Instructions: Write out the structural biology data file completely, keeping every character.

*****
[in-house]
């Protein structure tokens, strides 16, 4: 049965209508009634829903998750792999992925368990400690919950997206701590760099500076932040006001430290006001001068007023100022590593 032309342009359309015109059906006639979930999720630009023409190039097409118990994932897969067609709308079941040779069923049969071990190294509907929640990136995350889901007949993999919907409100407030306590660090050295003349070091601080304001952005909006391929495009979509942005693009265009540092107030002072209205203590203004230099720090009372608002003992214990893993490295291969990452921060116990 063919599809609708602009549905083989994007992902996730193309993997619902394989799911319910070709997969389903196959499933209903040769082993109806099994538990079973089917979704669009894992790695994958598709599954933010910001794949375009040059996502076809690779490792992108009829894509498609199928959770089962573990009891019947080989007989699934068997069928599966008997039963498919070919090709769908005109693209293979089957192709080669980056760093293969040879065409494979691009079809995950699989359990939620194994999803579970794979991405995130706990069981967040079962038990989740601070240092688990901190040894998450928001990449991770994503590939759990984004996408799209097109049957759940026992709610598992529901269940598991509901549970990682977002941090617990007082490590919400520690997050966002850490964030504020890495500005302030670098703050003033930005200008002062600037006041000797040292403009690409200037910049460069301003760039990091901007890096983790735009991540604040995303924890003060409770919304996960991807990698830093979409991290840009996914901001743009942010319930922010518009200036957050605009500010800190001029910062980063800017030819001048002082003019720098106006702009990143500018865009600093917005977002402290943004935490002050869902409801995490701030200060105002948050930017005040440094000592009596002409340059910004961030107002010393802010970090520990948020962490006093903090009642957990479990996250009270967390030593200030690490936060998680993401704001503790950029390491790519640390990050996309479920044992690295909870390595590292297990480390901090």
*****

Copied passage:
[in-house]
């Protein structure tokens, strides 16, 4: 049965209508009634829903998750792999992925368990400690919950997206701590760099500076932040006001430290006001001068007023100022590593 032309342009359309015109059906006639979930999720630009023409190039097409118990994932897969067609709308079941040779069923049969071990190294509907929640990136995350889901007949993999919907409100407030306590660090050295003349070091601080304001952005909006391929495009979509942005693009265009540092107030002072209205203590203004230099720090009372608002003992214990893993490295291969990452921060116990 063919599809609708602009549905083989994007992902996730193309993997619902394989799911319910070709997969389903196959499933209903040769082993109806099994538990079973089917979704669009894992790695994958598709599954933010910001794949375009040059996502076809690779490792992108009829894509498609199928959770089962573990009891019947080989007989699934068997069928599966008997039963498919070919090709769908005109693209293979089957192709080669980056760093293969040879065409494979691009079809995950699989359990939620194994999803579970794979991405995130706990069981967040079962038990989740601070240092688990901190040894998450928001990449991770994503590939759990984004996408799209097109049957759940026992709610598992529901269940598991509901549970990682977002941090617990007082490590919400520690997050966002850490964030504020890495500005302030670098703050003033930005200008002062600037006041000797040292403009690409200037910049460069301003760039990091901007890096983790735009991540604040995303924890003060409770919304996960991807990698830093979409991290840009996914901001743009942010319930922010518009200036957050605009500010800190001029910062980063800017030819001048002082003019720098106006702009990143500018865009600093917005977002402290943004935490002050869902409801995490701030200060105002948050930017005040440094000592009596002409340059910004961030107002010393802010970090520990948020962490006093903090009642957990479990996250009270967390030593200030690490936060998680993401704001503790950029390491790519640390990050996309479920044992690295909870390595590292297990480390901090």